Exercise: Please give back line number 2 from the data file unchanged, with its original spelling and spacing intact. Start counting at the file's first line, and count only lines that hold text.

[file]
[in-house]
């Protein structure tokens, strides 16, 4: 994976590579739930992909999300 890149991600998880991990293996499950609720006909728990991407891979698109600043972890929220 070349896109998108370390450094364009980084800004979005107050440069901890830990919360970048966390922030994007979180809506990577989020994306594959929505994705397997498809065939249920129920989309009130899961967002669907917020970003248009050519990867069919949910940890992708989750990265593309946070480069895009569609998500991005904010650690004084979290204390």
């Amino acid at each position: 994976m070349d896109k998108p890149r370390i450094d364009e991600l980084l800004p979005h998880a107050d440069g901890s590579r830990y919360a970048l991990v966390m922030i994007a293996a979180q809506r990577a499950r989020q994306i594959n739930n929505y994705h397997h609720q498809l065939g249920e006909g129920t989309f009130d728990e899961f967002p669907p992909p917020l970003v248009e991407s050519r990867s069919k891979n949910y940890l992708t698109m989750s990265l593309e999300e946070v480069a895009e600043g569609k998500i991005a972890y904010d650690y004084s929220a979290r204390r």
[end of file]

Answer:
């Protein structure tokens, strides 16, 4: 994976590579739930992909999300 890149991600998880991990293996499950609720006909728990991407891979698109600043972890929220 070349896109998108370390450094364009980084800004979005107050440069901890830990919360970048966390922030994007979180809506990577989020994306594959929505994705397997498809065939249920129920989309009130899961967002669907917020970003248009050519990867069919949910940890992708989750990265593309946070480069895009569609998500991005904010650690004084979290204390």